As a result, Nugent will pay a $10,000 fine, $600 to Alaska for the bear, and will serve two years of probation during which he has agreed to leave the state's bears alone. That should give him more time to make entertainingly odd political statements during the 2012 election cycle, so it's pretty much a win all around.
With the news that half of Americans now favor legalizing marijuana - a number that as many have pointed out is significantly higher than the approval rating of any of our current leaders - isn't it finally time to end the War on Drugs and turn to more pressing matters, like wiping out the scourge of karaoke?
Earlier this month, a 42-year-old New York man was convicted of second-degree assault in the latest case of karaoke-fueled violence. Witnesses said that the man complained about the victim's singing and then attacked him, punching him several times and sending him (or at least his head, although that image is much less comical) through a plate-glass window. The puncher faces up to seven years in prison because of a law that raises the offense level if the victim is 65 or older. (This one was 79.)
I haven't been able to determine what song the victim was attempting to sing. Evidently no one else considers this important, although as we have seen before, certain songs appear to greatly increase the risk of violence (and perhaps should be labeled appropriately?). In the Philippines, for example, the "'My Way' Killings" have claimed at least six lives over the past decade, and "Take Me Home, Country Roads" was reportedly responsible for a multiple homicide in Thailand.
The New York attack is the worst karaoke-related violence (to my knowledge) in this country since 2007, when a 21-year-old Seattle woman assaulted a man who was reportedly butchering "Yellow" by Coldplay. Frankly, Coldplay should probably come with a warning label to start with but in this case it did seem to be an alleged lack of karaoke skill that triggered the onslaught. In that case, the victim was not as seriously injured but the woman assaulted several other people as well and then head-butted the first officer on the scene. The Smoking Gun has two other reports: a six-on-one all-female assault and a Wisconsin heavy-metal case.
Surely there are many other such tales, but just those I've mentioned here show that the casualty rate from karaoke is far higher, maybe infinitely higher, than the harm caused by marijuana. I don't have statistics to prove this, but I did just run a search for "marijuana-fueled rage" and basically found two claimed examples: one involved a suspect who had bipolar disorder, and the other one was part of the prosecution theory in the Amanda Knox case. To me that qualifies as "no evidence."
Clearly, it's time to make pot legal, and declare War on Karaoke.
Just because somebody's wearing clown makeup doesn't make him a clown, and as Rod Blagojevich proves, not all clowns wear makeup. This is also true of Juggalos. So police may have jumped to conclusions earlier this month when they speculated that a hit-and-run suspect (right) may have been a Juggalo because his face was arguably painted in Juggalo fashion.
"Juggalo," for those not expert in this field, is a term used to refer to a male fan of Insane Clown Posse, a rap act known for its elaborate live performances, "wicked clown" personas, and love of professional wrestling. (Female fans are "Juggalettes.") The clown bit apparently leads to face-painting.
Whether it leads to running people over is another story. Witnesses to the May 10 incident said a black car swerved towards the victim, then hit and dragged him about 100 feet before speeding away. Two men were in the car and the driver was wearing black-and-white face paint. When police later stopped a black car with two men in it, and noticed the driver was wearing black-and-white face paint, they thought they might be on to something. (Luckily and surprisingly, the victim somehow suffered only "abrasions.")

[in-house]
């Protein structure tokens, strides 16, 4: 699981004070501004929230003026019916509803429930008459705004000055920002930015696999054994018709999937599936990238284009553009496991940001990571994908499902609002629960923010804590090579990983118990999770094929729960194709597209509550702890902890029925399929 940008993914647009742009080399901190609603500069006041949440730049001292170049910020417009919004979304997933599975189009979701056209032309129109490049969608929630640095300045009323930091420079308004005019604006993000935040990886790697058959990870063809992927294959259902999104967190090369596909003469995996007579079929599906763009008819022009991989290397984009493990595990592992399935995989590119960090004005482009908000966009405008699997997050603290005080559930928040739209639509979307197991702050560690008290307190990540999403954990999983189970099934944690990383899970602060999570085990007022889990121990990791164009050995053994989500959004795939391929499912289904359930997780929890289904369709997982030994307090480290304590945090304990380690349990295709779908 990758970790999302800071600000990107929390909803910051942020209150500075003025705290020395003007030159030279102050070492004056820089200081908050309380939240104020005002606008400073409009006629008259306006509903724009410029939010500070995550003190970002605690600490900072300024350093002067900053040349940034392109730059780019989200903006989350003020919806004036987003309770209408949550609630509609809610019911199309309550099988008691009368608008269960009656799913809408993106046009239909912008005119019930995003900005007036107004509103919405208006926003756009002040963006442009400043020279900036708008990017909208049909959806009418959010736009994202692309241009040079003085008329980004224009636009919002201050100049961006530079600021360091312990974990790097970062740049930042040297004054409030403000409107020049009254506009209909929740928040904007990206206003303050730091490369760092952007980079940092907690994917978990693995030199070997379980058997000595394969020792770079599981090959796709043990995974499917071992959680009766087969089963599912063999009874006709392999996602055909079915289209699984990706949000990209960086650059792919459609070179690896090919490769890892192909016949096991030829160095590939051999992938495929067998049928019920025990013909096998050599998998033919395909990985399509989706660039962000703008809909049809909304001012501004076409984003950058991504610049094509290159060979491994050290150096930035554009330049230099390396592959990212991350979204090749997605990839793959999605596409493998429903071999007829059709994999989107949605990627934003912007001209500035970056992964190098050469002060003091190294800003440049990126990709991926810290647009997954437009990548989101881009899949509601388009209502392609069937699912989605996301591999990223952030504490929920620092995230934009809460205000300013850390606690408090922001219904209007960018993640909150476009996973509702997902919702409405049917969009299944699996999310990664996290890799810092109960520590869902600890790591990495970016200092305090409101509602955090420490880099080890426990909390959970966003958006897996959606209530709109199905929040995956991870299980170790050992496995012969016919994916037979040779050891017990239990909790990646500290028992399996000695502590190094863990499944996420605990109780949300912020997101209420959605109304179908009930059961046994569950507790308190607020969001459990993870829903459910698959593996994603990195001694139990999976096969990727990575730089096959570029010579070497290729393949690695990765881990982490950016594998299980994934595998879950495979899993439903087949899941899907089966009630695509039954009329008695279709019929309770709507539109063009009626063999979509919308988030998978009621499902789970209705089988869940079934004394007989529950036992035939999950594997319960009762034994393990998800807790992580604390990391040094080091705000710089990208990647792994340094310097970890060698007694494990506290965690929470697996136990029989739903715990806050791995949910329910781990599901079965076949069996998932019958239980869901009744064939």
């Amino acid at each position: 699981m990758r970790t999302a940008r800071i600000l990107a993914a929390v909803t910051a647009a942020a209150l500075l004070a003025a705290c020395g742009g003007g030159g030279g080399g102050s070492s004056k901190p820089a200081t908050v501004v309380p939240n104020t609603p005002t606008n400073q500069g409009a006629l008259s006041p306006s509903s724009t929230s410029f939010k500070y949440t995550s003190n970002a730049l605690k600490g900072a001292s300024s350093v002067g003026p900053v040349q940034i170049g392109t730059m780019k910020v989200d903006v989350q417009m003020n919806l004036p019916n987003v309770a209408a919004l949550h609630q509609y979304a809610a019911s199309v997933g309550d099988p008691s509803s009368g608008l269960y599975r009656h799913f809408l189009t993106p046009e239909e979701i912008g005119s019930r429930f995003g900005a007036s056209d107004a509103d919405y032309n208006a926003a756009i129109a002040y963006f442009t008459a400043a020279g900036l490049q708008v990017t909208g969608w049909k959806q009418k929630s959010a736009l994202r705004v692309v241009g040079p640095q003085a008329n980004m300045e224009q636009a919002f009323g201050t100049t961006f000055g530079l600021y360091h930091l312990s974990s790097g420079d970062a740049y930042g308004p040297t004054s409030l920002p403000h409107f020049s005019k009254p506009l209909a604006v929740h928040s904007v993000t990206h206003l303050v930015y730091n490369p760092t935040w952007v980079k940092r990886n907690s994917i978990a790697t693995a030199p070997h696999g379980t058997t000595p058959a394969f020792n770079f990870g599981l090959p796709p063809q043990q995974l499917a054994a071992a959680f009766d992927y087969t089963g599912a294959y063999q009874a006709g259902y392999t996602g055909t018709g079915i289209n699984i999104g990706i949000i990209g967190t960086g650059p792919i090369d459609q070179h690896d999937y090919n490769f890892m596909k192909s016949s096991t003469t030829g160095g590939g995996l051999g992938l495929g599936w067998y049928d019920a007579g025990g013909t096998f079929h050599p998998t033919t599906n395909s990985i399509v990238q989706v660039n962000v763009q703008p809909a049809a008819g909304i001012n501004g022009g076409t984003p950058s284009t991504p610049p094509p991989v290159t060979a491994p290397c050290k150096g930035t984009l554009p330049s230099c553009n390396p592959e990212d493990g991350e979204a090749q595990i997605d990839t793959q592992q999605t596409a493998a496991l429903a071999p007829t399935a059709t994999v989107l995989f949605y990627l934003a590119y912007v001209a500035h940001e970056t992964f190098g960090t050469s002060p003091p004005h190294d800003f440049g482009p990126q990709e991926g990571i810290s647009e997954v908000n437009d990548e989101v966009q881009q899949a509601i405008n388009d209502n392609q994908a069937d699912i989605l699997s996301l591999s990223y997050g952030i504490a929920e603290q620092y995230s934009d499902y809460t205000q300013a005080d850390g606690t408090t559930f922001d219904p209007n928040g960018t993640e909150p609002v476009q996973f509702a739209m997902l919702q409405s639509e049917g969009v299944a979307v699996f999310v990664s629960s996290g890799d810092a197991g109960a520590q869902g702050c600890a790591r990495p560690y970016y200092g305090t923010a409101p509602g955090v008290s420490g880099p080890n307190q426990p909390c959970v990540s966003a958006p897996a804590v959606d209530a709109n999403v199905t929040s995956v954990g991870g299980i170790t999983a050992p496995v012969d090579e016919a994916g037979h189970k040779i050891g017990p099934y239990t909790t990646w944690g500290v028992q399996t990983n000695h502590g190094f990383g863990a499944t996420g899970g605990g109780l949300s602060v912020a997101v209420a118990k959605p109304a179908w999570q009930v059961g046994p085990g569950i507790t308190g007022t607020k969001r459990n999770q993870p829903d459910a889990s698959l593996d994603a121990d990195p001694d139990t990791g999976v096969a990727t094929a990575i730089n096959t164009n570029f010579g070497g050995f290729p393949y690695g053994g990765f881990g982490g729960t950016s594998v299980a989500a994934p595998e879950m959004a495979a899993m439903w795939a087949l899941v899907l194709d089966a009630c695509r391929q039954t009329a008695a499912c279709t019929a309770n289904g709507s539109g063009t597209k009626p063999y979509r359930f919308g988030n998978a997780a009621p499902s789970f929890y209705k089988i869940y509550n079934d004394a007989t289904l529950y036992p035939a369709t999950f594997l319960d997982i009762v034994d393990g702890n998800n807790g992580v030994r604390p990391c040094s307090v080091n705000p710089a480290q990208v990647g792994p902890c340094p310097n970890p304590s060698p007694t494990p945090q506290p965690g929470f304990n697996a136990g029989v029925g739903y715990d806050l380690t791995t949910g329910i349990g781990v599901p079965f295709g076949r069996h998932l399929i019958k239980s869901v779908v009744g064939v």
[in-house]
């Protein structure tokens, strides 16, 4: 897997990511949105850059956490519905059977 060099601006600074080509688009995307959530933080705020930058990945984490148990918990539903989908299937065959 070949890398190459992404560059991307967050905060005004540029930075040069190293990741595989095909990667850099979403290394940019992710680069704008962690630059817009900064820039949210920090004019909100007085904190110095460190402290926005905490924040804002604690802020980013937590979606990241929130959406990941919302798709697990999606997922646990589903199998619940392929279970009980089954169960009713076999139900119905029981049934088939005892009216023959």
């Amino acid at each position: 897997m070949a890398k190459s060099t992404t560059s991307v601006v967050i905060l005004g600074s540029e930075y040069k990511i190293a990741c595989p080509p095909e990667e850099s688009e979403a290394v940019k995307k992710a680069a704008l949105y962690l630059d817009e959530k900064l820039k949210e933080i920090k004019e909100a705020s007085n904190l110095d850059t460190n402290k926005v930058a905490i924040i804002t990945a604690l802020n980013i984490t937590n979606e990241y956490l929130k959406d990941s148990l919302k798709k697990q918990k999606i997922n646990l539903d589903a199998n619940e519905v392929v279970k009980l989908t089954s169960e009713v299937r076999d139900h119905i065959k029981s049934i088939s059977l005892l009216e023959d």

At the time, police speculated that Davis might be a Juggalo because of the makeup, the presence of other Juggalos in the area, and a report that the "occupants of the vehicle were yelling 'woop woop'" during the incident. (This is apparently a Juggalo greeting.) But by May 19th, police were telling a different story. "We don't have any evidence to support him being in the Juggalos," said Bartlesville's police chief, Tom Holland. Nor, he said, would they necessarily expect this kind of behavior from their local Juggalos.
"There is a group of Juggalos that gets together here locally," Holland said. "[T]hey have their own slang [and] their own signs." Other Juggalos may have misbehaved, but not the Bartlesville branch, according to Holland. "We know our Juggalos here," he said. "They've always been law-abiding and, for the most part, keep to themselves. We've never had problems with them in the past."
The majority of commenters on the Bartlesville Examiner-Enterprise's site didn't seem pleased with this. "Excellent Chief [sic]," wrote "Citizen91." "Juggalos never go 'woop, woop' [said sarcastically]. Shoutldn't [sic] you retire?" "Guess What" offered a similar analysis. "juggalos use the term woop woop and wear the same make up. so he was just acting like a juggalo? Nice work detective."
Inevitably, somebody brought up Steely Dan.
"Why would he be wearing the stupid Juggalo makeup if he wasn't a Juggalo," wrote "Lets do better." "So if a group of people who like Steely Dan are hanging out and one of them hits someone with a car," he reasoned, "is that guy not a fan of Steely Dan?"
It doesn't seem likely that Bartlesville has a problem with roving gangs of Steely Dan fans. So far as I can tell, that band has never visited Oklahoma, at least not since websites were invented. On the other hand, if there are such people in Bartlesville they must be both fanatical and extremely frustrated. If the victim ever expressed disdain for "Deacon Blues," for example, that might explain a lot.
Davis has since been released on bail and has a preliminary hearing on July 19. Coincidentally - or not - Steely Dan begins a tour this summer in which it will play not one but two dates in Oklahoma, both during the week before Davis's hearing.